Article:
Blockchain technology is another Digital Transformation tool which holds great promise for the agricultural sector, as creating an open platform to share data can significantly increase the transparency and traceability of the agricultural supply chain. A recent of use of the blockchain in action in the sector can be found in China, where insurer ZhongAn has created its “GoGo Chicken” service to monitor the health of organic chicken. Chickens are fitted with a leg-mounted GPS tracker which constantly monitors the health of the animals which is then uploaded onto the blockchain.

Using this service allows all members of the supply chain to monitor the health and wellbeing of animals, and sensors measure environmental conditions such as temperature and humidity. Video analysis is used to measure overall animal health and the company is even planning to use facial recognition technology to identify specific animals. Blockchain technology allows individual animals to be traced quickly in the event of a food safety issue, and the service helps to mitigate risk for ZhongAn as an insurer. Going forward services such as this can even be used as a tool to measure potential disease outbreaks, which often results in the culling of hundreds of thousands of animals.

IoT in Vertical Farming – Vertical Field (7) (8)

Vertical farming has been gaining increasing attention recently, as this new agricultural method offers several potential benefits as compared to traditional farming. For example, according to Plant Lab, one kilogram of lettuce grown in an open field requires 250 liters of water compared to 20 liters in a greenhouse and only one liter in a vertical farm. Vertical farms also have a higher yield per square meter and consume significantly less power, and interest in the sector has grown significantly since the onset of COVID-19 as governments are keen to reduce their dependence on imports and vertical farming can produce a variety of crops year-round.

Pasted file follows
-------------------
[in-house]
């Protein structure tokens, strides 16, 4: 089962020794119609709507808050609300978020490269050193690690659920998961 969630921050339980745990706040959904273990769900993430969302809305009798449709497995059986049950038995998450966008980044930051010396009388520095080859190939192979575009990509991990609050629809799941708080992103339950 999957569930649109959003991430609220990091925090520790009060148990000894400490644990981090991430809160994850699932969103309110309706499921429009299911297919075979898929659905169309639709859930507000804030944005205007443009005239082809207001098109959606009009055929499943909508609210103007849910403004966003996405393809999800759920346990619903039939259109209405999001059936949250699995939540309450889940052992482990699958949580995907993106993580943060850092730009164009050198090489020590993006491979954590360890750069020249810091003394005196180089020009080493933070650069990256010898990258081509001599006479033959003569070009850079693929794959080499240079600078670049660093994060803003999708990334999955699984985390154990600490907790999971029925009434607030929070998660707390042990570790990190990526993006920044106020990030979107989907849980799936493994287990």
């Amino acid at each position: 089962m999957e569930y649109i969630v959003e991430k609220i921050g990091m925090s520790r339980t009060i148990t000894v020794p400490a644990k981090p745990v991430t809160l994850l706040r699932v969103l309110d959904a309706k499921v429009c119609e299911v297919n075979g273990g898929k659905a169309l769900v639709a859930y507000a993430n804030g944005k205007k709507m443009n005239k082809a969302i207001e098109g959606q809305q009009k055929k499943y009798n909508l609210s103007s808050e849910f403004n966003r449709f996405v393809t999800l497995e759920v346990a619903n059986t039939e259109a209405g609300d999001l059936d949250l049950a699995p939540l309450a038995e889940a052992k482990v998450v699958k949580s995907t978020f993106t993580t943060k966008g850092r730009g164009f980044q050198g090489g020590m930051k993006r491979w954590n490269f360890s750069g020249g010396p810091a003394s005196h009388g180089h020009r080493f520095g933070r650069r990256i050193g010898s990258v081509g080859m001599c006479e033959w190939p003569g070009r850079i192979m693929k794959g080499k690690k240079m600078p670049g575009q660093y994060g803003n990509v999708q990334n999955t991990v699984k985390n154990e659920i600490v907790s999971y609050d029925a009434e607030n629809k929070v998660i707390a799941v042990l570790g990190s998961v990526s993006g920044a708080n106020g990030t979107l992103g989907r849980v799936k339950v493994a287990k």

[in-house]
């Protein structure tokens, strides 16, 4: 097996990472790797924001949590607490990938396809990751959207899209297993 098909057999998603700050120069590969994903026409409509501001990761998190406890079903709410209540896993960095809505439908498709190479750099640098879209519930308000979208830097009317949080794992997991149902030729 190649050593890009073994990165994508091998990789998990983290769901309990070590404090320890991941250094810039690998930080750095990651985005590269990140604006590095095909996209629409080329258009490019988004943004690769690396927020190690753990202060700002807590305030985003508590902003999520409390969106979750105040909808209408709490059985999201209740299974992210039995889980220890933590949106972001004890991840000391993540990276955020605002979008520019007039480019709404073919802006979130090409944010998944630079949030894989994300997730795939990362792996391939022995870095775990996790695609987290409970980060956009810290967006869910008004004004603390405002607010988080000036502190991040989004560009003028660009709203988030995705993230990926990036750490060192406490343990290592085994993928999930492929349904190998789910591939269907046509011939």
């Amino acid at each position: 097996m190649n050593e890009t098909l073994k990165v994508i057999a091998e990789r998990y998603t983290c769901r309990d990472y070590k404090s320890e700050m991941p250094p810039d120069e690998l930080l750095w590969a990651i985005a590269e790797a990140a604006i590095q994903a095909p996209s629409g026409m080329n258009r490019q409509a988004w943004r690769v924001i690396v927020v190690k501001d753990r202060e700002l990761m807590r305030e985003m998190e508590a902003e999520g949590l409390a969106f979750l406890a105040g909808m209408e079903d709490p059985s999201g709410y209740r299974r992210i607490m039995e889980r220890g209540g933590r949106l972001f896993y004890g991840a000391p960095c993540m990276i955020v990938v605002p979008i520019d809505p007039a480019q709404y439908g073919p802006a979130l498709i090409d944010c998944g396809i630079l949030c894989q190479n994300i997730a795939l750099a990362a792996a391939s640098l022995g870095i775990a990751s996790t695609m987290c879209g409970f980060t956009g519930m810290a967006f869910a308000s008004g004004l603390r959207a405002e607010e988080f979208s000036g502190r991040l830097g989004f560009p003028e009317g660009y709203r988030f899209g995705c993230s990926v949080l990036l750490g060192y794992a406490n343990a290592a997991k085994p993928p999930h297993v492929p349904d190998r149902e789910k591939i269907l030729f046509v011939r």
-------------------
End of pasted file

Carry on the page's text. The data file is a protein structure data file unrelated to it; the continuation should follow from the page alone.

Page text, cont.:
Given the fact that vertical farming happens in a confined space, IoT solutions can play a huge role in optimizing operations, and there are many examples of this happening in the market. For example, Israel’s Vertical Field, which specializes in the sector recently signed an agreement with Emirates Smart Solutions and Technologies (ESST) to deploy vertical farms in the United Arab Emirates. These facilities will be equipped with IoT technology from the beginning with features such as IoT software, embedded sensors, and in-house monitors to ensure optimal growing conditions.

Digital Transformation for Rural Agriculture – Precision Agriculture for Development (9)

While many of the leading Digital Transformation solutions in the agricultural space rely on the latest innovations in IT technology, this is not always the case, particularly in emerging markets. Even the most basic applications of digital technology can have a huge impact in such locales. A recent study published in Science found that farmers in rural areas who received digital advice on agricultural agrochemical practices were 22% more likely to implement such advice compared to traditional mediums and delivering US$10 in benefits for very US$1 spent.

As such there are several organizations who are helping to optimize and modernize agricultural practices in emerging markets through the use of basic digital technology. One such organization is Precision Agriculture for Development which is an organization working with local farmers in several emerging markets in Asia and Africa. In the Indian state of Odisha alone the organization is delivering free, crop specific advice to over 800,000 farmers. In many cases many of these farmers still do not have access to the Internet, and hence information is disseminated via voice messages and text, enabling Digital Transformation for those farmers even with very basic communications tools.

What Does the Future Hold for DX in Agriculture?

Going forward the agricultural sector will face increased challenges as the world’s population grows, and the future is now even less certain given the effects of COVID-19 and the subsequent restriction in cross border trade. Fortunately, there are a wide variety of IT solutions which can help farmers optimize operations in a more sustainable fashion, and these tools will only grow stronger as technologies such as IoT and AI continue to mature. The future is likely to see mass adoption of AI to assist in decision making, and farms which can operate with few to no people will likely become a reality in the coming years. New agricultural practices such as vertical farming are likely to adopt a “digital first” strategy from the onset which will see Digital Transformation increasingly interwoven into one of oldest and most important industries in the world.

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(March 5, 2021)